The PCI DSS and File Integrity Monitoring
Using FIM, or file integrity monitoring has long been established as a keystone of information security best practices. Even so, there are still a number of common misunderstandings about why FIM is important and what it can deliver.
Ironically, the key contributor to this confusion is the same security standard that introduces most people to FIM in the first place by mandating the use of it – the PCI DSS.
PCI DSS Requirement 11.5 specifically uses the term 'file integrity monitoring' in relation to the need to " to alert personnel to unauthorized modification of critical system files, configuration files, or content files; and configure the software to perform critical file comparisons at least weekly "
As such, since the term 'file integrity monitoring' is only mentioned in requirement 11.5, one could be forgiven for concluding that this is the only part FIM has to play within the PCI DSS.
In fact, the application of FIM is and should be much more widespread in underpinning a solid secure posture for an IT estate. For example, other key requirements of the PCI data security standard are all best addressed using file integrity monitoring technology such as "Establish firewall and router configuration standards" (Req 1), "Develop configuration standards for all system components" (Req 2), "Develop and maintain secure systems and applications" (Req 6), "Restrict access to cardholder data by business need to know" (Req 7), Ensure proper user identification and authentication management for nonconsumer users and administrators on all system components "(Req 8), "Regularly test security systems and processes" (Req 11).
Within the confines of Requirement 11.5 only, many interpret this requirement as a simple 'has the file changed since last week?' and, taken in isolation, this would be a legitimate conclusion to reach. However, as highlighted earlier, the PCI DSS is a network of linked and overlapping requirements, and the role for file integrity analysis is much broader, underpinning other requirements for configuration hardening, configuration standards enforcement and change management.
But this isn't just an issue with how merchants read and interpret the PCI DSS. The new wave of SIEM vendors in particular are keen to take this narrow definition as 'secure enough' and for good, if selfish, reasons.
Do everything with SIEM – or is FIM + SIEM the right solution?
PCI requirement 10 is all about logging and the need to generate the necessary security events, backup log files and analyze the details and patterns. In this respect a logging system is going to be an essential component of your PCI DSS toolset.
SIEM or Event log management systems all rely on some kind of agent or polled-WMI method for watching log files. When the log file has new events appended to it, these new events are picked up by the SIEM system, backed up centrally and analyzed for either explicit evidence of security incidents or just unusual activity levels of any kind that may indicate a security incident. This approach has been expanded by many of the SIEM product vendors to provide a basic FIM test on system and configuration files and determine whether any files have changed or not.
A changed system file could reveal that a Trojan or other malware has infiltrated the host system, while a changed configuration file could weaken the host's inherently secure 'hardened' state making it more prone to attack. The PCI DSS requirement 11.5 mentioned earlier does use the word 'unauthorized' so there is a subtle reference to the need to operate a Change Management Process. Unless you can categorize or define certain changes as 'Planned', 'Authorized' or expected in some way, you have no way to label other changes as 'unauthorized' as is required by the standard.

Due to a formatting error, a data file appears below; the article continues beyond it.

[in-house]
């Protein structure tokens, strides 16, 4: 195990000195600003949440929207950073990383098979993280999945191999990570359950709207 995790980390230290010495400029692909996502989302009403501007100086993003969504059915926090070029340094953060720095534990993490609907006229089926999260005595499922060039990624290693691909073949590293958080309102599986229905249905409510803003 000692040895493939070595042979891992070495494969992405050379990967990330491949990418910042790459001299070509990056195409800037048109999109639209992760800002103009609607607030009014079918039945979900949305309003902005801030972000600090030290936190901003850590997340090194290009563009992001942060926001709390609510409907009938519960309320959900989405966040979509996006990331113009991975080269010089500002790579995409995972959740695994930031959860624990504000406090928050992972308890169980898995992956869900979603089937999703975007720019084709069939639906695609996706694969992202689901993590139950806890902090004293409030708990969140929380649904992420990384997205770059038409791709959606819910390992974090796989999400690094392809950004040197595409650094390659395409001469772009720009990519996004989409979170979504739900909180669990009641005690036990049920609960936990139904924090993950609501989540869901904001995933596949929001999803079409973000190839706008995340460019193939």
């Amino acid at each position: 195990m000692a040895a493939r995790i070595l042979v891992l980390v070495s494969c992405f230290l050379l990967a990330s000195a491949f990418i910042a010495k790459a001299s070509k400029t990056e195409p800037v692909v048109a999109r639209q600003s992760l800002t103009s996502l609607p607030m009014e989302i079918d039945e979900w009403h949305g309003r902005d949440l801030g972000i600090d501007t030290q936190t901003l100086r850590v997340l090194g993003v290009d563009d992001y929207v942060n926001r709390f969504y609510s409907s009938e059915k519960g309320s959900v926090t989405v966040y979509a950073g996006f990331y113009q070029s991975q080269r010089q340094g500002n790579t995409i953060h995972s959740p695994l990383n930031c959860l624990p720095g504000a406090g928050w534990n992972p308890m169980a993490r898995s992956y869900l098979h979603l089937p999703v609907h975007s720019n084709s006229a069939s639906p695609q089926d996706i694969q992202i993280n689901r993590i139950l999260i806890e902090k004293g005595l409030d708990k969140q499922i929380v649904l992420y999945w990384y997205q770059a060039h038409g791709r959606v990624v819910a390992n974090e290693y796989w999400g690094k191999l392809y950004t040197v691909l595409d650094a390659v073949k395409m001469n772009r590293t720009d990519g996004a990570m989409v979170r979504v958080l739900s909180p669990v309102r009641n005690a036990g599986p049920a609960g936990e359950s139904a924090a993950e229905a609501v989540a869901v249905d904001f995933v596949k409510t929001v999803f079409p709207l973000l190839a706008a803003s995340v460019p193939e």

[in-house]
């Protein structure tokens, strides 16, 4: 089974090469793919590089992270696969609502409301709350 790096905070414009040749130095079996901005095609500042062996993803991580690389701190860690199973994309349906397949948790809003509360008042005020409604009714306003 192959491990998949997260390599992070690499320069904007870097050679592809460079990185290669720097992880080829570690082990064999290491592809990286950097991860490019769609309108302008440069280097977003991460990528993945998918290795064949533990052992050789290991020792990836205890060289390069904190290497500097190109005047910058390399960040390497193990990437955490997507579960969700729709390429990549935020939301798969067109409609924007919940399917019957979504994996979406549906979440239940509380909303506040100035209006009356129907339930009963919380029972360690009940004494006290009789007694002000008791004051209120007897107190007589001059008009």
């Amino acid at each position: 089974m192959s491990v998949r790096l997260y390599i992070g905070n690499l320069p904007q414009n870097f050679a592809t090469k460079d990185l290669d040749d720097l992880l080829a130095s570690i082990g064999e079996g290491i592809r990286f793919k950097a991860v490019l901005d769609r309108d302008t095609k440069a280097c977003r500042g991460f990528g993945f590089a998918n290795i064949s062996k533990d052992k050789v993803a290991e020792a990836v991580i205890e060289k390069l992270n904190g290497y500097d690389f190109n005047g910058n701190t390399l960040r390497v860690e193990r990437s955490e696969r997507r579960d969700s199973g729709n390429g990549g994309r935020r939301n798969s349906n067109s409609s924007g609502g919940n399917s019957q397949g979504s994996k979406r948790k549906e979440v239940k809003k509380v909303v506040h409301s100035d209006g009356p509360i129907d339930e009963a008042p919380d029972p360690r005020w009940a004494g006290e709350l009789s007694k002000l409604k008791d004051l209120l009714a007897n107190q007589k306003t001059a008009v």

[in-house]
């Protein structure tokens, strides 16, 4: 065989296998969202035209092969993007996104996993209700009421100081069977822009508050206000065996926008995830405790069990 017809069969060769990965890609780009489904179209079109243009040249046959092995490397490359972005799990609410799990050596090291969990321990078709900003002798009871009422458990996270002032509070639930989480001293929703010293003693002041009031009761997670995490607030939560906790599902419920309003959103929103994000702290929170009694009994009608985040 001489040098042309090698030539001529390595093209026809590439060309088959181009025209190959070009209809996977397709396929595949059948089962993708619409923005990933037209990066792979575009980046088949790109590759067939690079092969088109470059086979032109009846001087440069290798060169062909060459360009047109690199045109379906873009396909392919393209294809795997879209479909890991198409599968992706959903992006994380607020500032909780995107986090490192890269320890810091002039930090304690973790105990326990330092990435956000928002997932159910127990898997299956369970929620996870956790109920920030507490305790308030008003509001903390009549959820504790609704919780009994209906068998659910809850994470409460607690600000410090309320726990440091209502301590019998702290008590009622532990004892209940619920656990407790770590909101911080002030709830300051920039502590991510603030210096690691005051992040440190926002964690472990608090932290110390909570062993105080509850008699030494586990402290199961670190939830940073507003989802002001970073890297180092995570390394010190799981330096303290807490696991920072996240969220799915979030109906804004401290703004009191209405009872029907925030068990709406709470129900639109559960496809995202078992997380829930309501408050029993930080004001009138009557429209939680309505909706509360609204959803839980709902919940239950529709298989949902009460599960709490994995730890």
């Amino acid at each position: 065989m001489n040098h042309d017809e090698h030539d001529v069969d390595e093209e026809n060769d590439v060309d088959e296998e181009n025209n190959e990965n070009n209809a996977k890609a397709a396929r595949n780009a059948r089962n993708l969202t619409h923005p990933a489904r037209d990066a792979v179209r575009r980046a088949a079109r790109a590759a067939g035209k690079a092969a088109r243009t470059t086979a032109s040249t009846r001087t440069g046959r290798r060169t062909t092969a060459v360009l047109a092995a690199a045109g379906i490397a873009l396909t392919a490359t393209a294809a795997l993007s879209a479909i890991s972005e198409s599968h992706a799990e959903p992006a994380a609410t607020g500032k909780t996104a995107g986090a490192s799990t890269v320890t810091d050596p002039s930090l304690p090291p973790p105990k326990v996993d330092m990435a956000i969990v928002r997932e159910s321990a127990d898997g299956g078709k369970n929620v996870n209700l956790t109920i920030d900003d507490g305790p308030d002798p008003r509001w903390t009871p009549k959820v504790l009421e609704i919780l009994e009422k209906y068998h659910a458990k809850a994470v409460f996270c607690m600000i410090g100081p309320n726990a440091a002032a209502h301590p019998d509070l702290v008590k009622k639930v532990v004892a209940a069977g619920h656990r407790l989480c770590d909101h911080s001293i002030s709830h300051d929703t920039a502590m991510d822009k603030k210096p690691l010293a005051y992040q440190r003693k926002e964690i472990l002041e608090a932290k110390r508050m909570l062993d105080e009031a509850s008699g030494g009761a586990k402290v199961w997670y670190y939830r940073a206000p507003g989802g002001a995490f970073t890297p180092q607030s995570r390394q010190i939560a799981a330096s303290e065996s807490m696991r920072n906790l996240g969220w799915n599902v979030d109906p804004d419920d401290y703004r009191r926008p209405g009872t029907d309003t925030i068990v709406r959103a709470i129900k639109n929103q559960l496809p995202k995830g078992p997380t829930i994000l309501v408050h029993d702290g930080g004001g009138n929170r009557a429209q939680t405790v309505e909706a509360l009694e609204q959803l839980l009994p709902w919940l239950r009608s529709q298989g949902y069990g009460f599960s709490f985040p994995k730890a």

So in one respect, this level of FIM is a good means of protecting your secure infrastructure. However, in practice, in the real-world, 'black and white' file integrity monitoring of this kind is pretty unhelpful and usually ends up giving the Information Security Team a stream of 'noise' – too many spurious and confusing alerts, usually masking the genuine security threats.
Potential security events? Yes.
Useful, categorized and intelligently assessed security events? No.
So if this 'changed / not changed' level of FIM is the black and white view, what is the Technicolor alternative? If we now talk about true Enterprise FIM (to draw a distinction from basic, SIEM-style FIM), this superior level of FIM provides file changes that have been automatically assessed in context – is this a good change or a bad change?
For example, if a Group Policy Security Setting is changed, how do you know if this is increasing or decreasing the policy's protection? Enterprise FIM will not only report the change, but expose the exact details of what the change is, was it a planned or unplanned change, and whether this violates or complies with your adopted Hardened Build Standard.
Better still, Enterprise FIM can give you an immediate snapshot of whether databases, servers, EPoS systems, workstations, routers and firewalls are secure – configured within compliance of your Hardened Build Standard or not. By contrast, a SIEM system is completely blind to how systems are configured unless a change occurs.
The real message is that trying to meet your responsibilities with respect to PCI Compliance requires an inclusive understanding of all PCI requirements. Requirements taken in isolation and too literally may leave you with a 'noisy' PCI solution, helping to mask rather than expose potential security threats. In conclusion, there are no short cuts in security – you will need the right tools for the job. A good SIEM system is essential for addressing Requirement 10, but an Enterprise FIM system will give you so much more than just ticking the box for Req 11.5.
Full color is so much better than black and white.